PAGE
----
Council Looks to Fix Mace and San Marino Intersection

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While the council looked at longer-term fixes for Mace Boulevard back when they met last on April 23, one of the quick and relatively inexpensive fixes will be at the corner of Mace and San Marino, where a consent item will authorize the installation of a multi-way stop at the intersection.

The cost will be about $1000 for the stop signs.  At their last meeting, council directed staff not only to install the multi-way stop, but “to place the existing Hawk signal [High Intensity-Activated crossWalk Beacon, also known as a Pedestrian Hybrid Beacon, or PHB] into flash to supplement the multi-way stop.”

Staff notes: “This direction was based upon concerns of the neighborhood with respect to the lack of sight distance for those entering Mace Boulevard from San Marino Drive.”

Part of the problem here is that the increased traffic caused by the redirection of I-80 traffic to local streets via the Waze app has decreased the amount of gaps in the traffic on Mace, thereby making it more difficult to execute a left turn from San Marino onto Mace.

In reviewing the intersection, staff does not believe that a traffic signal is justified based on collision data for the last 12-month period, which shows only one traffic collision.  Moreover, in viewing the volume of traffic for the intersection, staff found “the volume for this intersection also does not meet the conditions for installation.”

However, staff does believe, “Council has authority to approve the installation of a stop controlled intersection.”

If approved, “the stop signs will be installed and the existing Hawk signal will be placed in the flash mode to bring awareness to the required multi-way stop.”

The San Marino intersection was the easiest and quickest of the fixes that council looked at in April.  They also asked the council to fix turn radiuses at Mace and Cowell, believing that they are too tight and lead to potential conflicts between vehicles turning right and on-coming traffic.

The bigger question, though, will be dealing with overall concerns about the traffic flow on Mace Blvd.

Mayor Brett Lee explained, “I can tell you where the process went wrong before, I’ll be candid… the process went wrong when we would have average designs put before us and when we have average designs put before us, average people are able to make suggestions to slightly improve the average design.

“This is good, but I believe there’s better,” he said.

What the mayor was looking to do is to utilize the expertise of design firms that are meant to be the experts, and give them a broader range to address the concerns on Mace.

“We give that to the professional designers and they can incorporate it,” he said. “We don’t have that expertise… I’m extremely reluctant to follow a process that didn’t work before.”

But there are questions as to the nature of the problem and the appropriate solution.

Some believed, as did a letter writer to the Vanguard from El Macero, that we were doing fine and the city unnecessarily created a problem by making changes.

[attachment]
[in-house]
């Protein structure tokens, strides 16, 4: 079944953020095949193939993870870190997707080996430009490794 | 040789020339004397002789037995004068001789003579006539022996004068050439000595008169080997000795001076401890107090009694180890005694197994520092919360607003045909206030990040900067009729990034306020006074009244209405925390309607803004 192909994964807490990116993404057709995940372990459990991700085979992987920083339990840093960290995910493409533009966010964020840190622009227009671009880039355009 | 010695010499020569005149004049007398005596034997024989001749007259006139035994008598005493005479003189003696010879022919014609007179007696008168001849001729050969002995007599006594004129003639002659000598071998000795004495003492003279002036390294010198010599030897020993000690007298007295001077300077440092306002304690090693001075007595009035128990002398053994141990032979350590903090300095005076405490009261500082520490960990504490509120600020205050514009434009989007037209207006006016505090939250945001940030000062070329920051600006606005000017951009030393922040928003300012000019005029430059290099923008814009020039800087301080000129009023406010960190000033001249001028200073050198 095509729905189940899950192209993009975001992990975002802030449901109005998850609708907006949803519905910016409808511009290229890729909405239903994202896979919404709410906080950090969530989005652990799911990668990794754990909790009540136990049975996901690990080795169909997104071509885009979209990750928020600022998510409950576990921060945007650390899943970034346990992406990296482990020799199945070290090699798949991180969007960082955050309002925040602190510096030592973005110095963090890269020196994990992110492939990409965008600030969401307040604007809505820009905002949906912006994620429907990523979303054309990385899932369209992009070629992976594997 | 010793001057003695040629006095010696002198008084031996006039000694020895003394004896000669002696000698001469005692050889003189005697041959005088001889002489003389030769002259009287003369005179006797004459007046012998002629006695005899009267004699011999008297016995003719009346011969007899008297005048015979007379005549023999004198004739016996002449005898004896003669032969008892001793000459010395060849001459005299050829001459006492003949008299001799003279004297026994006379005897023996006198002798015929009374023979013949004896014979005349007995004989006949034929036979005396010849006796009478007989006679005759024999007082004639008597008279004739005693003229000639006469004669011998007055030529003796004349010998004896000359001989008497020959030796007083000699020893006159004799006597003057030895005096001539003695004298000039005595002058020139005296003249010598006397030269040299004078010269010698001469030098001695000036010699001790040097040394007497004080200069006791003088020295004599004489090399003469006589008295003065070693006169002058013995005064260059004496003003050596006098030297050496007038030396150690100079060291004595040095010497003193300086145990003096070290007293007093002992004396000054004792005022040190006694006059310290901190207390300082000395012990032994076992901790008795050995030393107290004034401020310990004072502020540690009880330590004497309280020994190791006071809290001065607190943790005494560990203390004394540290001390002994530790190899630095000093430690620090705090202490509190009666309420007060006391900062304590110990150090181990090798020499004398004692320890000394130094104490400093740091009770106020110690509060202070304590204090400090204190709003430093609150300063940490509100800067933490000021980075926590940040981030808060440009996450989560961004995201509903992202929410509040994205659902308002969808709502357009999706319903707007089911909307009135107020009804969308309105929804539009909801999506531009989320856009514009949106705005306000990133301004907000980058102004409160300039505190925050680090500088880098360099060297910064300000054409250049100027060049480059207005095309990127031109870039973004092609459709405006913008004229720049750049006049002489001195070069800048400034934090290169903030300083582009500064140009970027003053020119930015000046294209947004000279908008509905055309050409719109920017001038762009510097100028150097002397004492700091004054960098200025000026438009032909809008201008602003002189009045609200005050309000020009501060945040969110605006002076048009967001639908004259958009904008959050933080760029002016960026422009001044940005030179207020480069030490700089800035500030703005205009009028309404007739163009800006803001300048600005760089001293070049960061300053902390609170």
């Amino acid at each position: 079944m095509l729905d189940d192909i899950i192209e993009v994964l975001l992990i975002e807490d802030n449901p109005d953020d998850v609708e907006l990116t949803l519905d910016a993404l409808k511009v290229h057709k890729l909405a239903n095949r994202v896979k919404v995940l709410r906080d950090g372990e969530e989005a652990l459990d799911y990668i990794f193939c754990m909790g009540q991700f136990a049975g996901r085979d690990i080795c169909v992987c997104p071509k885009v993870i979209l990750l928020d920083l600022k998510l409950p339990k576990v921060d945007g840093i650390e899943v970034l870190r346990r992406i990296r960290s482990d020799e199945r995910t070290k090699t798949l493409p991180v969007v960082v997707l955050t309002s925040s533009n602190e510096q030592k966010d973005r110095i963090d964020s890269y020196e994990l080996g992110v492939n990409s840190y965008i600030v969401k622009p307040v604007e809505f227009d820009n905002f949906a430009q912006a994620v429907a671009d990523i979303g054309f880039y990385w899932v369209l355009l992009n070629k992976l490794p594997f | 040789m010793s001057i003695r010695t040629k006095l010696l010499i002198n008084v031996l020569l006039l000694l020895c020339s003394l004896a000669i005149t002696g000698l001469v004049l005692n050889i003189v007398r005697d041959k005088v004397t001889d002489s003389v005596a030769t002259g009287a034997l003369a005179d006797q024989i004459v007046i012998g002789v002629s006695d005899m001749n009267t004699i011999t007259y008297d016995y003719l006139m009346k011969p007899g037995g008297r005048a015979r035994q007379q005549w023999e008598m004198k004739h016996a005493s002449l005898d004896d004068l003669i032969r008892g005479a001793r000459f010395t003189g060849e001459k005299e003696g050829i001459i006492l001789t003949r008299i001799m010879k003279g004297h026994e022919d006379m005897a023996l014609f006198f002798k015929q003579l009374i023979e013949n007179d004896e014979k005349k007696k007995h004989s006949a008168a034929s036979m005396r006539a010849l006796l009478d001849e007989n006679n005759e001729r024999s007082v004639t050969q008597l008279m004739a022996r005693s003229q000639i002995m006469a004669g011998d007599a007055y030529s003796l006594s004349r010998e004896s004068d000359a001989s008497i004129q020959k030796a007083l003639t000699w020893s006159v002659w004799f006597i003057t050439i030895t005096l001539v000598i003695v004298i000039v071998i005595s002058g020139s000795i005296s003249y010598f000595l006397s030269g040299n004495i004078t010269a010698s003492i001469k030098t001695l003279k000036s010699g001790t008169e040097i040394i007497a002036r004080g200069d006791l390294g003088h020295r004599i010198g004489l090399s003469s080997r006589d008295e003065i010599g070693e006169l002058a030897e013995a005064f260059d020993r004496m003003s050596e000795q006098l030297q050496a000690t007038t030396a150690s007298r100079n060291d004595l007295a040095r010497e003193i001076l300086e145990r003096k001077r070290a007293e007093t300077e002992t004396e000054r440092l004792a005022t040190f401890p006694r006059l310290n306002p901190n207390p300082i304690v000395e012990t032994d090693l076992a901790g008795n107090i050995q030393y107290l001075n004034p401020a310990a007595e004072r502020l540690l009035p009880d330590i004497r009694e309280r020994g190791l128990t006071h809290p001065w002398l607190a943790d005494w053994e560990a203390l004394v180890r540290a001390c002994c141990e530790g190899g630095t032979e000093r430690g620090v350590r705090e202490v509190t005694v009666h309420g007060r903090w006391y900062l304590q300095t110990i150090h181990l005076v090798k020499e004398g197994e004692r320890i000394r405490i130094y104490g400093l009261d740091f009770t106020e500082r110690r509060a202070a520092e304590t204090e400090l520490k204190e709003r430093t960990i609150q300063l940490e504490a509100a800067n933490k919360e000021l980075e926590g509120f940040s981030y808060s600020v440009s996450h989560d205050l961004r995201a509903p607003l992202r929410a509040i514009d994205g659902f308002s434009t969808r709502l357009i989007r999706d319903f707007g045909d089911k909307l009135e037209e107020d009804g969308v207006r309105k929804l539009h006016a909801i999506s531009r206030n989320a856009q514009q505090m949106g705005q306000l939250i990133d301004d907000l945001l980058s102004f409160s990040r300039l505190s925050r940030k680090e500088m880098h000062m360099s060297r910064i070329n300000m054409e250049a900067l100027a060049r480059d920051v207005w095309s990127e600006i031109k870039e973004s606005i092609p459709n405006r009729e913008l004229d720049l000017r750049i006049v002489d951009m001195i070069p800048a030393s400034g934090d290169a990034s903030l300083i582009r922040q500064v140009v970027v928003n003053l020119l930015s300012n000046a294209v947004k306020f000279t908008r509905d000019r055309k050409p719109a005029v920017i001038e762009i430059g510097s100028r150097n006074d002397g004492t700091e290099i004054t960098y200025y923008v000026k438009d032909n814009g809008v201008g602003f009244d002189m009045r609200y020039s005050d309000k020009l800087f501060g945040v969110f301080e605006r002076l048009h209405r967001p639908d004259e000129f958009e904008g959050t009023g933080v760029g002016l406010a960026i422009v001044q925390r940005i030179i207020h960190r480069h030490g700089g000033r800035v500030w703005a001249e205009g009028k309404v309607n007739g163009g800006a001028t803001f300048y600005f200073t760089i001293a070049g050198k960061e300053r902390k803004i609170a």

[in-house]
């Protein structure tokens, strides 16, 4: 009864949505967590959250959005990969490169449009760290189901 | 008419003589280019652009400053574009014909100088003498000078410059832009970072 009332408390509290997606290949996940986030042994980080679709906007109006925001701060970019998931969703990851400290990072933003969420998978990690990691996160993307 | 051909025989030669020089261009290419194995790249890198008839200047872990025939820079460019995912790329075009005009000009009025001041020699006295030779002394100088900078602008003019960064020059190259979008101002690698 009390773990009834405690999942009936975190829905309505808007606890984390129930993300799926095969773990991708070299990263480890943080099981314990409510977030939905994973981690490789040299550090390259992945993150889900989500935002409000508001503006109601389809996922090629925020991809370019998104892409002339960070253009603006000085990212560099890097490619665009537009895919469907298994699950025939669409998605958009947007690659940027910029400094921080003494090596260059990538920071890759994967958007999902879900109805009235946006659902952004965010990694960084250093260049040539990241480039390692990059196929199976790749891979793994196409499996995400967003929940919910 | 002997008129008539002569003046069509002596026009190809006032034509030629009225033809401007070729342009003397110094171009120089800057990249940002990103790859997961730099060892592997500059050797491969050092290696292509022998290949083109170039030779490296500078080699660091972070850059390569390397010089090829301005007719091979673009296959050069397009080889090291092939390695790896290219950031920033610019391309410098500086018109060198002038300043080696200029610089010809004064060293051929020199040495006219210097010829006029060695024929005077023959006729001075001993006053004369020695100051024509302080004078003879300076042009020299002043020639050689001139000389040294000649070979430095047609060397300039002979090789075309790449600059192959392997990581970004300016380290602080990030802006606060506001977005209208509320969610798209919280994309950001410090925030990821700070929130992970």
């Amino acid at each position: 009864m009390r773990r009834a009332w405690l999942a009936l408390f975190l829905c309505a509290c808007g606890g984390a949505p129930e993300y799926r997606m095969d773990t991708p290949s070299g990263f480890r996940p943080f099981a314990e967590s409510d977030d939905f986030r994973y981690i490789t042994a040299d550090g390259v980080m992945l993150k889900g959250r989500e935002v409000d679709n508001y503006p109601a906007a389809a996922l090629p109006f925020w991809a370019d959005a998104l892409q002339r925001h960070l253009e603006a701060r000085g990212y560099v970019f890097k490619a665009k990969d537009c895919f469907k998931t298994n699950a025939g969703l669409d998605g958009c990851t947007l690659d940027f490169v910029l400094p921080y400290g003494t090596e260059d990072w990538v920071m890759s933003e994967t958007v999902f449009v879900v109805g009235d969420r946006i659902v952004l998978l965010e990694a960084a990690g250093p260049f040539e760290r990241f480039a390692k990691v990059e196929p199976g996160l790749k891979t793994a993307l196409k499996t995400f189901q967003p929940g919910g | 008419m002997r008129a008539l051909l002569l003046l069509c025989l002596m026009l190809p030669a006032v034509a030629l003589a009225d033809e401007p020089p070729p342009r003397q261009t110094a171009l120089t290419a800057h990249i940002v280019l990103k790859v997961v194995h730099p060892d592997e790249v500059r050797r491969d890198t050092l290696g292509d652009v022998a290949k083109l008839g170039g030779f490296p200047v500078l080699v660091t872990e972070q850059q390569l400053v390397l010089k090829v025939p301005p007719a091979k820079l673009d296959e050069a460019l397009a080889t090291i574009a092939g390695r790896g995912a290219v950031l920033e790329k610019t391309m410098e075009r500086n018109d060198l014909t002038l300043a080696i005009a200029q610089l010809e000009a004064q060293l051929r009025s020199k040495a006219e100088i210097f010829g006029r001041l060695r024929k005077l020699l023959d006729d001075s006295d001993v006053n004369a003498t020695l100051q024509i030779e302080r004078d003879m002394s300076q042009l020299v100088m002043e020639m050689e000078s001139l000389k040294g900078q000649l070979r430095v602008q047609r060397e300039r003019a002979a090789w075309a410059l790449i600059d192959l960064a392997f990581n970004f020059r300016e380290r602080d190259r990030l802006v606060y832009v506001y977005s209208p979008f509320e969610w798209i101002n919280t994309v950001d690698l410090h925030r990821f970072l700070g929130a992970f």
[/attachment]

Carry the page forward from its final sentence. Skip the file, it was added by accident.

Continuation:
The letter writer noted: “In the first meeting we had with the city the manager said they have a grade for every street and intersection in Davis. When asked what our grade was on Mace he said it was a B!  Not a D! Not an F but a B. We were doing fine. No one consulted us about any changes and in fact they didn’t consult the county.”

On the other hand, parents with children spoke out and had a different view.

One parent explained, “When I was chair of the bike program, we didn’t actually encourage more kids to bike and the reason was because we didn’t want to cause more safety issues because putting small kids out on Mace when there isn’t protection between the cars and the kids is a little dangerous.”

She said, “It’s four lanes of traffic and it’s a very fast road.  People use it like a freeway.”

Another one said, “Mace before the project was terrifying.”  He added, “There was no way that most people who live west of that street were going to allow their kids to go north or south on that street and then cross it.”

The mayor said he believed we should be able to both restore traffic capacity on Mace and have bicycle safety.

There are also concerns that the real problem is not the current road design, but traffic apps directing traffic through local streets.

“There may be ways to design our roads and our intersections to address that… but there’s really not that much we can do about that,” Will Arnold explained.

He noted that CalTrans does have a project in the pipeline to add a vehicle lane in a couple of directions on I-80 from Kidwell to past Sacramento.  “But that is years off,” he said.  “Their traffic projections indicate it’s only going to get more impacted.”

—David M. Greenwald reporting


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About The Author

David Greenwald is the founder, editor, and executive director of the Davis Vanguard. He founded the Vanguard in 2006. David Greenwald moved to Davis in 1996 to attend Graduate School at UC Davis in Political Science. He lives in South Davis with his wife Cecilia Escamilla Greenwald and three children.

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